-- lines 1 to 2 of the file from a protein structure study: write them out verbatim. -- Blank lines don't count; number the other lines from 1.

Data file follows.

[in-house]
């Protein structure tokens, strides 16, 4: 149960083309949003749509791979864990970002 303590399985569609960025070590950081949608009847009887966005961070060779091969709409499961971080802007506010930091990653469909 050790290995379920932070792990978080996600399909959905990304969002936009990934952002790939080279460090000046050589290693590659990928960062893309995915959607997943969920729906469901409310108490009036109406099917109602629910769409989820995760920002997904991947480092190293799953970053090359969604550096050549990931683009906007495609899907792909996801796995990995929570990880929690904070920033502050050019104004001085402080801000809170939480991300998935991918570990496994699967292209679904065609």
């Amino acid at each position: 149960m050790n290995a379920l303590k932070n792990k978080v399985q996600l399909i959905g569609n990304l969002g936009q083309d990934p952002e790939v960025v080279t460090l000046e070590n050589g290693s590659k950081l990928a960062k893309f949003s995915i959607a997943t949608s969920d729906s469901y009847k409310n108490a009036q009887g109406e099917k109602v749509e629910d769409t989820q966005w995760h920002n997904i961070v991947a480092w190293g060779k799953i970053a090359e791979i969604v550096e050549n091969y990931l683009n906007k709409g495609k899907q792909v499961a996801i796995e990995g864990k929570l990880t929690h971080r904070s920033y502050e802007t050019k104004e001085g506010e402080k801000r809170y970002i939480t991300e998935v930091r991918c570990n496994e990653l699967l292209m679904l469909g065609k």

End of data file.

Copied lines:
[in-house]
């Protein structure tokens, strides 16, 4: 149960083309949003749509791979864990970002 303590399985569609960025070590950081949608009847009887966005961070060779091969709409499961971080802007506010930091990653469909 050790290995379920932070792990978080996600399909959905990304969002936009990934952002790939080279460090000046050589290693590659990928960062893309995915959607997943969920729906469901409310108490009036109406099917109602629910769409989820995760920002997904991947480092190293799953970053090359969604550096050549990931683009906007495609899907792909996801796995990995929570990880929690904070920033502050050019104004001085402080801000809170939480991300998935991918570990496994699967292209679904065609």